A holy terror in jihad's embrace
SAMANTHA Lewthwaite’s face is one we all know. For two weeks we have seen images of her staring back at us from a bogus South African passport. What we don’t know is how the hell this British national, a suspect in al-Shabaab’s Nairobi shopping mall attack, managed to flit in and out of our country while featuring on terror watch lists across the globe.
It is partly because she is a woman and a Catholic from Buckinghamshire, England, to boot. But the reality is that while unusual, her journey towards the bosom of East Africa’s most hardened jihadist group, one that likes to sell itself as the vanguard of Islam, is not unique.
While the reasons for women becoming radical insurgents sometimes differ to those of men, they are at a psychological level as vulnerable, and jihadist groups have been aggressively maximising this for several years. One reason for recruiting women is that they are, in some instances, far more dangerous than men, a London-based deradicalisation expert told the Saturday Dispatch.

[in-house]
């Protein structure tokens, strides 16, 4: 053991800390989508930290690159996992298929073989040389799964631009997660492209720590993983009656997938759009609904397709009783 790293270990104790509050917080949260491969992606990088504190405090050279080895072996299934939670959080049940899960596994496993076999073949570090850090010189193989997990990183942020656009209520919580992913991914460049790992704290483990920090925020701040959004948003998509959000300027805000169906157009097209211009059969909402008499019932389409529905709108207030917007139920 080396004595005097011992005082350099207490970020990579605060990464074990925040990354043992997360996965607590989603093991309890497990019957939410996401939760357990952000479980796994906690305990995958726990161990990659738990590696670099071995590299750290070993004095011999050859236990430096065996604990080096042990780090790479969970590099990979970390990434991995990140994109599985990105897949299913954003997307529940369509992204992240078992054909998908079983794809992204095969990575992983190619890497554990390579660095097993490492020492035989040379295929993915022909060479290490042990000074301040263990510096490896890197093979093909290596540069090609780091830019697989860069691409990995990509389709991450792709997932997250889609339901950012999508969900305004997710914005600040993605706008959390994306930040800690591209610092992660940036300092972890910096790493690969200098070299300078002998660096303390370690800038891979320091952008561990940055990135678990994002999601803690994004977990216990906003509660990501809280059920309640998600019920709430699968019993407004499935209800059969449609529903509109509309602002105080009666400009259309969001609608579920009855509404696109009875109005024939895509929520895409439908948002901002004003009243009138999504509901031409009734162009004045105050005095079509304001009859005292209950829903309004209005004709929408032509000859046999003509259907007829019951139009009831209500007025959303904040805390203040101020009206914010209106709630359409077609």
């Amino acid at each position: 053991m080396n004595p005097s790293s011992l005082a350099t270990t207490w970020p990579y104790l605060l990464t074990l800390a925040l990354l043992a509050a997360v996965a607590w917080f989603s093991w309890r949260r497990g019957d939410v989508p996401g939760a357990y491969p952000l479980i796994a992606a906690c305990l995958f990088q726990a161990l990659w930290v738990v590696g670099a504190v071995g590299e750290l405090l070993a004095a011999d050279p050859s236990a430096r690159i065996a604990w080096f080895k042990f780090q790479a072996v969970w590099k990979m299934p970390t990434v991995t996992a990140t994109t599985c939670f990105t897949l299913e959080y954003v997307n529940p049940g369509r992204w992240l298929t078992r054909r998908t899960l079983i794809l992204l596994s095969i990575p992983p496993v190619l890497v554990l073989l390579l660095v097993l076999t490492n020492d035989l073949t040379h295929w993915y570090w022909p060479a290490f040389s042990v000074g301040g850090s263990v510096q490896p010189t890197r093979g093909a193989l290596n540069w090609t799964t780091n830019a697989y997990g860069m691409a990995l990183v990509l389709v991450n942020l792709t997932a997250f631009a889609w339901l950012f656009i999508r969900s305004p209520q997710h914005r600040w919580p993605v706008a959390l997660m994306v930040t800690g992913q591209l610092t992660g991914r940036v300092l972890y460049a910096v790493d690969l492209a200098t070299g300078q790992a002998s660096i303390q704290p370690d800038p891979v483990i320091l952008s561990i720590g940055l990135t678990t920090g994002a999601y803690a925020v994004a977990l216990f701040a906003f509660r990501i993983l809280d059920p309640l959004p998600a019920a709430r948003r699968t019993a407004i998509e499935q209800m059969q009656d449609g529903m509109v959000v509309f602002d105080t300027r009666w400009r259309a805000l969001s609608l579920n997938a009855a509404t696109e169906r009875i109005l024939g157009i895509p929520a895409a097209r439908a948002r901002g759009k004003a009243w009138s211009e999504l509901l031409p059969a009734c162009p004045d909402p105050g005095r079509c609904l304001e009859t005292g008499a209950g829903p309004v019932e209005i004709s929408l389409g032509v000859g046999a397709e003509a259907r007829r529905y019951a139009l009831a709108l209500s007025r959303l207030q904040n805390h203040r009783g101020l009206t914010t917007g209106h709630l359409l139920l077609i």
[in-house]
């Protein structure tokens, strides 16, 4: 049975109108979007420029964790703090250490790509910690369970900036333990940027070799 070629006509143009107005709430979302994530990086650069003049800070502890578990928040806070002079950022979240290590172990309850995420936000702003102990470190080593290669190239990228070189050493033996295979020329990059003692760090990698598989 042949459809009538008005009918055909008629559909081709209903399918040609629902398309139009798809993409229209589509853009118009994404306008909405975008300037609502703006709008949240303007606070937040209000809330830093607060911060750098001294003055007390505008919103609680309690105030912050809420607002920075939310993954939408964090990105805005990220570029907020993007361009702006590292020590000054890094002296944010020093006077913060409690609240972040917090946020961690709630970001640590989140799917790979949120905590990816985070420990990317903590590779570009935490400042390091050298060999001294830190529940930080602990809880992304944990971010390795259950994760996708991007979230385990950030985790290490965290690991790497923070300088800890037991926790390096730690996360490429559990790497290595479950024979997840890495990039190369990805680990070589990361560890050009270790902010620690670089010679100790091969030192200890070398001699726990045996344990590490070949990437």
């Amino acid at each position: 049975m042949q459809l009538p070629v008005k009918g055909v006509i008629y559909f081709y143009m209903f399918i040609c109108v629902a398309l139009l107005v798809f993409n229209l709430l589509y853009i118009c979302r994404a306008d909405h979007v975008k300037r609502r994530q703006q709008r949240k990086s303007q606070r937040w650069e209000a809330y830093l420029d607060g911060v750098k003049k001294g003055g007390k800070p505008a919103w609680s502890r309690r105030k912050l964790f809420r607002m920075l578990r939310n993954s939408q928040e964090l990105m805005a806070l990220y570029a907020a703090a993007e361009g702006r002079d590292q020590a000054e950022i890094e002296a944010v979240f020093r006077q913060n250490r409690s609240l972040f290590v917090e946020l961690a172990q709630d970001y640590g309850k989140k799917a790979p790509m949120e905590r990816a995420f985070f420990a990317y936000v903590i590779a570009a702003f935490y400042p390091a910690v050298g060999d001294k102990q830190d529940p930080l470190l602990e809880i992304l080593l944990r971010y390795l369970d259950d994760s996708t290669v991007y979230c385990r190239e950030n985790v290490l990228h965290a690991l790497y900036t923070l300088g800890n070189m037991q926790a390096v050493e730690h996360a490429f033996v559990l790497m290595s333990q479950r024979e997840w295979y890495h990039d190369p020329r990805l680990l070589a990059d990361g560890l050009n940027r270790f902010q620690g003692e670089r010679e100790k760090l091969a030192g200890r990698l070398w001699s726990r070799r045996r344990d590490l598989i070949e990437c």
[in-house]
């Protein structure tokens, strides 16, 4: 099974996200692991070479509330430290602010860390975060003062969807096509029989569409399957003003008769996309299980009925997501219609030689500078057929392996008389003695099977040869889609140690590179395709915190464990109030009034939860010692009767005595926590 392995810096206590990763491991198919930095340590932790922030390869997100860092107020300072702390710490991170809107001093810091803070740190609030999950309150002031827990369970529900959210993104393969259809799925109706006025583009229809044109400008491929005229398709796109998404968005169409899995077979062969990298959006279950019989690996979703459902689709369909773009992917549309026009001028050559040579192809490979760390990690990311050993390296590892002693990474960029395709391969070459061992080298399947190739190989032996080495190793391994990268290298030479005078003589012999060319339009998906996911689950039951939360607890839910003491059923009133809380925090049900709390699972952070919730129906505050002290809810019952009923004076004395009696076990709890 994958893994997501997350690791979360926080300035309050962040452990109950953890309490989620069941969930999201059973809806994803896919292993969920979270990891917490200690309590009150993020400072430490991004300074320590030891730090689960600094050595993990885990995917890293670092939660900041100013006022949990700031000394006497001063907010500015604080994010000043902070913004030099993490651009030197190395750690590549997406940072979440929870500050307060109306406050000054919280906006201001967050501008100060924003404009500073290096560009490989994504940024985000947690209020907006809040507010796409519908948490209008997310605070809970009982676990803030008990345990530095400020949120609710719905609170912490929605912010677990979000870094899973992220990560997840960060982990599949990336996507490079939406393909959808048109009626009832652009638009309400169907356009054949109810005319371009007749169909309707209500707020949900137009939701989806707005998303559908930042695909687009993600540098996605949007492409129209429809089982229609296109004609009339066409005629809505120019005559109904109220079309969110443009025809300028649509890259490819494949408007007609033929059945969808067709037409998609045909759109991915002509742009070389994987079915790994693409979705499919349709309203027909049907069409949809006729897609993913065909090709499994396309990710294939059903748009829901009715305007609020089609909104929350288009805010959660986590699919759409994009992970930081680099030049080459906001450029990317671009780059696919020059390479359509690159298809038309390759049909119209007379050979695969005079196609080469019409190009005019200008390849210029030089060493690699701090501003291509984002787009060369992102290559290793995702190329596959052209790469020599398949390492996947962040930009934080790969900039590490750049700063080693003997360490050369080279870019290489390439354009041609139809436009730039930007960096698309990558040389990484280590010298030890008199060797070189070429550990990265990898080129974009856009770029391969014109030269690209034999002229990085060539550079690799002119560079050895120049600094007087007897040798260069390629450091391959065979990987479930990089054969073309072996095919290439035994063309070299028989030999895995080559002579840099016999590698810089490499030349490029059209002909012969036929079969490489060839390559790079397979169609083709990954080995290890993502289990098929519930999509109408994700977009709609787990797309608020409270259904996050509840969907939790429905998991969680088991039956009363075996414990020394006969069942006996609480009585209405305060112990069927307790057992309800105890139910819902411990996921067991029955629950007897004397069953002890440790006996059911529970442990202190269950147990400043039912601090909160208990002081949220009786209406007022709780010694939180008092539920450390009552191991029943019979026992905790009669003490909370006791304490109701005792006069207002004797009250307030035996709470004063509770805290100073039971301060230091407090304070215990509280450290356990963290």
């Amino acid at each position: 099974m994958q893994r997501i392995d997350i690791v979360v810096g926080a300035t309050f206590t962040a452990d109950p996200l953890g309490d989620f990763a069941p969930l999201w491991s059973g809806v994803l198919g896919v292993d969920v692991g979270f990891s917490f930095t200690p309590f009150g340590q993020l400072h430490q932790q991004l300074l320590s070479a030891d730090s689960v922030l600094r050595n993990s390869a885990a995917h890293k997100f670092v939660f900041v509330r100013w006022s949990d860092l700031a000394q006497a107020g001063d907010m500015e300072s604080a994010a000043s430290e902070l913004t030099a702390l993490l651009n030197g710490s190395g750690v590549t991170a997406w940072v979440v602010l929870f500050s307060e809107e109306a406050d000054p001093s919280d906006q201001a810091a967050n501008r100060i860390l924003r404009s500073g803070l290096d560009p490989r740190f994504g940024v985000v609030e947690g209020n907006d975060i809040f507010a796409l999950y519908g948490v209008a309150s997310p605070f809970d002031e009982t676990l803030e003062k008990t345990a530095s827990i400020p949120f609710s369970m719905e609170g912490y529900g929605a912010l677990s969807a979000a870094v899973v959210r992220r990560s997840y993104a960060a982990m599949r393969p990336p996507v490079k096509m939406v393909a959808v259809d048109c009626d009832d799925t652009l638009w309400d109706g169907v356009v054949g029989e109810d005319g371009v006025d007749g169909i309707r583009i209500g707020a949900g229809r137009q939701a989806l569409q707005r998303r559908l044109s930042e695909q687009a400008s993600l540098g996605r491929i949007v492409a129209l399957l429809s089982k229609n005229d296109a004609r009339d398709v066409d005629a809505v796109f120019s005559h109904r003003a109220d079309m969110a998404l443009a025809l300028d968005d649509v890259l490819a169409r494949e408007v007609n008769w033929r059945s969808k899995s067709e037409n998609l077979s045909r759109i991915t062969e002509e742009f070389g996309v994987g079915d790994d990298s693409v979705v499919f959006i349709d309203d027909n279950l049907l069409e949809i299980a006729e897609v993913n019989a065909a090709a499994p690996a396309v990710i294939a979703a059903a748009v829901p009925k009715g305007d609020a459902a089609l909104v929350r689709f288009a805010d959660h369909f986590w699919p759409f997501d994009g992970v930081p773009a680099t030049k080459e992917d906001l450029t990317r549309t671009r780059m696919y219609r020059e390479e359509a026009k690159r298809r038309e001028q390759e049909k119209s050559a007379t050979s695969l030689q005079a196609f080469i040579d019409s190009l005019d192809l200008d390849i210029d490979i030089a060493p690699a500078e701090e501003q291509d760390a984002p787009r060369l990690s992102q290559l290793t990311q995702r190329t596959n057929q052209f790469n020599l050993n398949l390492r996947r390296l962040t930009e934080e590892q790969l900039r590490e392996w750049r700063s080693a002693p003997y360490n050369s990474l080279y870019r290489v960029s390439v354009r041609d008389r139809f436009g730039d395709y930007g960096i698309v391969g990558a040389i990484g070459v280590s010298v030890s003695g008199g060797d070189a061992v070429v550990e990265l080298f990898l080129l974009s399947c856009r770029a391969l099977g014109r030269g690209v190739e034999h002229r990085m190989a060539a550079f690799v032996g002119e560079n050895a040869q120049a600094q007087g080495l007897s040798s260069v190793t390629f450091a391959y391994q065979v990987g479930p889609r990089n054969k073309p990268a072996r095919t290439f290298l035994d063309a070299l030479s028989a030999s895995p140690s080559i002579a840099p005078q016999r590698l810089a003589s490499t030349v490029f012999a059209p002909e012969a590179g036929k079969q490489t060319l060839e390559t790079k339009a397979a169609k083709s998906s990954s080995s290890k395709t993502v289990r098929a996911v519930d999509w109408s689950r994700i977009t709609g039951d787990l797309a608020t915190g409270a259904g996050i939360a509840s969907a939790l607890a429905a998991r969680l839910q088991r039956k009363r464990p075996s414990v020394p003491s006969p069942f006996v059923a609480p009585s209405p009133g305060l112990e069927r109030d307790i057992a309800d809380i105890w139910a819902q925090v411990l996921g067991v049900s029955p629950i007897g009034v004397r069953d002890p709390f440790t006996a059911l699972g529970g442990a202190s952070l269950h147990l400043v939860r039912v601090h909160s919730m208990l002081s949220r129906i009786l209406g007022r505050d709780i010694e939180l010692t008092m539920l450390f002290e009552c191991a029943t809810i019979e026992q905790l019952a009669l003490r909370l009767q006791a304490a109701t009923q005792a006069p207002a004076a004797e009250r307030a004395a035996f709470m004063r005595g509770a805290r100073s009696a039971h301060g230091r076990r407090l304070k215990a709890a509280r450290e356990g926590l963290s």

They are particularly effective in surprise attacks on soft targets or as infiltrators, fund-raisers and honey-traps. Al-Qaeda, for example, to which al-Shabaab is affiliated, is reported to have started making statements about setting up women’s units as far back as 2003.
And its glossy magazine Al Shamikha, nicknamed “Jihadi Cosmo”, was in circulation by 2010 with advice on topics like how to marry a Mujahid (holy warrior), put on make up and become a suicide bomber.... Read the full, comprehensive news article and discuss at Daily DispatchSimilar Stories